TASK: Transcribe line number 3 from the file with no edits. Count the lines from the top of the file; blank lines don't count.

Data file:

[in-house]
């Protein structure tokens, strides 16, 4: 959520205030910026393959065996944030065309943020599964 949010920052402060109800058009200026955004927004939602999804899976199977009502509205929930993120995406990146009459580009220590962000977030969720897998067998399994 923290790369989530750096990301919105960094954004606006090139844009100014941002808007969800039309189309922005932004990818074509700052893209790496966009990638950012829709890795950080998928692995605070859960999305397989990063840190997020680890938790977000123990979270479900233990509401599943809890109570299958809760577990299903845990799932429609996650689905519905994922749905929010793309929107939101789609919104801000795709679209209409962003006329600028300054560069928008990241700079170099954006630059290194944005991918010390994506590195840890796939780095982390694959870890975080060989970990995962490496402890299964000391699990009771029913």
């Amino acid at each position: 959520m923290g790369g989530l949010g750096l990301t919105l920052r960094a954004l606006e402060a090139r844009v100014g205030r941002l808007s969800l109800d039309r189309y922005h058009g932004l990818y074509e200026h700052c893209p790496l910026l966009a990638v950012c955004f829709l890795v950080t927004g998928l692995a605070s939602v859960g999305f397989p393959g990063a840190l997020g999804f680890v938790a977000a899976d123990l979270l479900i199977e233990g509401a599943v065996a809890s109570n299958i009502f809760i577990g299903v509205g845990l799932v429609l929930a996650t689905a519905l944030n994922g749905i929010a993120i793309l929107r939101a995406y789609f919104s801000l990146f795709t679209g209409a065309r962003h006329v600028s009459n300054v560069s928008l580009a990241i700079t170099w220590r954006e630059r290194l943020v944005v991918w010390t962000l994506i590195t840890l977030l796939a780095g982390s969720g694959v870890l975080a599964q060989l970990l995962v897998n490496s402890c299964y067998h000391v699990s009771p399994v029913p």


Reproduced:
């Amino acid at each position: 959520m923290g790369g989530l949010g750096l990301t919105l920052r960094a954004l606006e402060a090139r844009v100014g205030r941002l808007s969800l109800d039309r189309y922005h058009g932004l990818y074509e200026h700052c893209p790496l910026l966009a990638v950012c955004f829709l890795v950080t927004g998928l692995a605070s939602v859960g999305f397989p393959g990063a840190l997020g999804f680890v938790a977000a899976d123990l979270l479900i199977e233990g509401a599943v065996a809890s109570n299958i009502f809760i577990g299903v509205g845990l799932v429609l929930a996650t689905a519905l944030n994922g749905i929010a993120i793309l929107r939101a995406y789609f919104s801000l990146f795709t679209g209409a065309r962003h006329v600028s009459n300054v560069s928008l580009a990241i700079t170099w220590r954006e630059r290194l943020v944005v991918w010390t962000l994506i590195t840890l977030l796939a780095g982390s969720g694959v870890l975080a599964q060989l970990l995962v897998n490496s402890c299964y067998h000391v699990s009771p399994v029913p």